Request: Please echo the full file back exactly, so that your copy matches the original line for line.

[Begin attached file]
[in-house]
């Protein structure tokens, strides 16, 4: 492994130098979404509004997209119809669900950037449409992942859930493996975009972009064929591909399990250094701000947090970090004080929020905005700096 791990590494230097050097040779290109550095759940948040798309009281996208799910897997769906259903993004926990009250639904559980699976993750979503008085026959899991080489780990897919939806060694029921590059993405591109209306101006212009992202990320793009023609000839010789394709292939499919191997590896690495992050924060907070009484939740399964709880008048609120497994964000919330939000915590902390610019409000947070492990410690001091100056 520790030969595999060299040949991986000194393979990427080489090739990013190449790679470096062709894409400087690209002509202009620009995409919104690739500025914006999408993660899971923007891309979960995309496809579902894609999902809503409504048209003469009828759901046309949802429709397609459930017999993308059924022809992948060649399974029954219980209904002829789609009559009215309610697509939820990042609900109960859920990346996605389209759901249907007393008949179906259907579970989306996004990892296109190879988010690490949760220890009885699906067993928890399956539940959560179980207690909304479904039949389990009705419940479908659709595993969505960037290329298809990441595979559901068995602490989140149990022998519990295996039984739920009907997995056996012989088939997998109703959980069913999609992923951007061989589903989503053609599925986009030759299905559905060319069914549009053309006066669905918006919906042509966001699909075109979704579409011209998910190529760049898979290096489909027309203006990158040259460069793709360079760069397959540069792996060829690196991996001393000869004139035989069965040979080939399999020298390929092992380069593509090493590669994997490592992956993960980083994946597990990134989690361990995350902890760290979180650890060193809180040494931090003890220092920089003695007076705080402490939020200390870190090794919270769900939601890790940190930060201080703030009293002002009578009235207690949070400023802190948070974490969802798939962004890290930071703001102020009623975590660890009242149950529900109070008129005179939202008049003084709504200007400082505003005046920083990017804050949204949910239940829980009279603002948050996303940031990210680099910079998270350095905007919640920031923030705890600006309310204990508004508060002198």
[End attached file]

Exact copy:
[in-house]
């Protein structure tokens, strides 16, 4: 492994130098979404509004997209119809669900950037449409992942859930493996975009972009064929591909399990250094701000947090970090004080929020905005700096 791990590494230097050097040779290109550095759940948040798309009281996208799910897997769906259903993004926990009250639904559980699976993750979503008085026959899991080489780990897919939806060694029921590059993405591109209306101006212009992202990320793009023609000839010789394709292939499919191997590896690495992050924060907070009484939740399964709880008048609120497994964000919330939000915590902390610019409000947070492990410690001091100056 520790030969595999060299040949991986000194393979990427080489090739990013190449790679470096062709894409400087690209002509202009620009995409919104690739500025914006999408993660899971923007891309979960995309496809579902894609999902809503409504048209003469009828759901046309949802429709397609459930017999993308059924022809992948060649399974029954219980209904002829789609009559009215309610697509939820990042609900109960859920990346996605389209759901249907007393008949179906259907579970989306996004990892296109190879988010690490949760220890009885699906067993928890399956539940959560179980207690909304479904039949389990009705419940479908659709595993969505960037290329298809990441595979559901068995602490989140149990022998519990295996039984739920009907997995056996012989088939997998109703959980069913999609992923951007061989589903989503053609599925986009030759299905559905060319069914549009053309006066669905918006919906042509966001699909075109979704579409011209998910190529760049898979290096489909027309203006990158040259460069793709360079760069397959540069792996060829690196991996001393000869004139035989069965040979080939399999020298390929092992380069593509090493590669994997490592992956993960980083994946597990990134989690361990995350902890760290979180650890060193809180040494931090003890220092920089003695007076705080402490939020200390870190090794919270769900939601890790940190930060201080703030009293002002009578009235207690949070400023802190948070974490969802798939962004890290930071703001102020009623975590660890009242149950529900109070008129005179939202008049003084709504200007400082505003005046920083990017804050949204949910239940829980009279603002948050996303940031990210680099910079998270350095905007919640920031923030705890600006309310204990508004508060002198």